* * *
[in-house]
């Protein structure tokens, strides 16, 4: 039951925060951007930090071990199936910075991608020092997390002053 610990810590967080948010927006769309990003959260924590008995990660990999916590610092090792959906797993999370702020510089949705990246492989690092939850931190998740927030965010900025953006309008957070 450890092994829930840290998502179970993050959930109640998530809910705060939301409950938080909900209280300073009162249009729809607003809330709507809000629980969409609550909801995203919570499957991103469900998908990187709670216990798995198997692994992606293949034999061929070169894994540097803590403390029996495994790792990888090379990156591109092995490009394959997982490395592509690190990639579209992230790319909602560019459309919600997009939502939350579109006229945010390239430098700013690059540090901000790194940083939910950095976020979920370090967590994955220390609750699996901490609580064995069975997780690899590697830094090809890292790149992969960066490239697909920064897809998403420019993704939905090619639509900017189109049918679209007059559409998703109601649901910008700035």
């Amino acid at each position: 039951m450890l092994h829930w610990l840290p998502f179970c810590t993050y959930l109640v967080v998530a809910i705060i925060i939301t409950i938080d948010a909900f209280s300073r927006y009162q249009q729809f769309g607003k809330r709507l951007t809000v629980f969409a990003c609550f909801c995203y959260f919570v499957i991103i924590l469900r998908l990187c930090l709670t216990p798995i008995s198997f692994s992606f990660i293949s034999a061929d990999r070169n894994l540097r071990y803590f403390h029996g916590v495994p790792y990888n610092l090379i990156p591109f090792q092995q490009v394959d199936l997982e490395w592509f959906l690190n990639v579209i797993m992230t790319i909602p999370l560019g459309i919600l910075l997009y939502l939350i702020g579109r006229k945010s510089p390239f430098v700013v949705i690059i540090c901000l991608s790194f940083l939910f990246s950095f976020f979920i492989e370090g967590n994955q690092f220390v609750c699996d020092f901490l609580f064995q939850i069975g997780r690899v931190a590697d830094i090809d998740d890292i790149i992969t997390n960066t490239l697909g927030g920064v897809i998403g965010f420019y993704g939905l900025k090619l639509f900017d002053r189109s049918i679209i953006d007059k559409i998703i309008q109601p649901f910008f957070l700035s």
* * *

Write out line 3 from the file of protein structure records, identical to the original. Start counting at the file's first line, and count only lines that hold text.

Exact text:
């Amino acid at each position: 039951m450890l092994h829930w610990l840290p998502f179970c810590t993050y959930l109640v967080v998530a809910i705060i925060i939301t409950i938080d948010a909900f209280s300073r927006y009162q249009q729809f769309g607003k809330r709507l951007t809000v629980f969409a990003c609550f909801c995203y959260f919570v499957i991103i924590l469900r998908l990187c930090l709670t216990p798995i008995s198997f692994s992606f990660i293949s034999a061929d990999r070169n894994l540097r071990y803590f403390h029996g916590v495994p790792y990888n610092l090379i990156p591109f090792q092995q490009v394959d199936l997982e490395w592509f959906l690190n990639v579209i797993m992230t790319i909602p999370l560019g459309i919600l910075l997009y939502l939350i702020g579109r006229k945010s510089p390239f430098v700013v949705i690059i540090c901000l991608s790194f940083l939910f990246s950095f976020f979920i492989e370090g967590n994955q690092f220390v609750c699996d020092f901490l609580f064995q939850i069975g997780r690899v931190a590697d830094i090809d998740d890292i790149i992969t997390n960066t490239l697909g927030g920064v897809i998403g965010f420019y993704g939905l900025k090619l639509f900017d002053r189109s049918i679209i953006d007059k559409i998703i309008q109601p649901f910008f957070l700035s």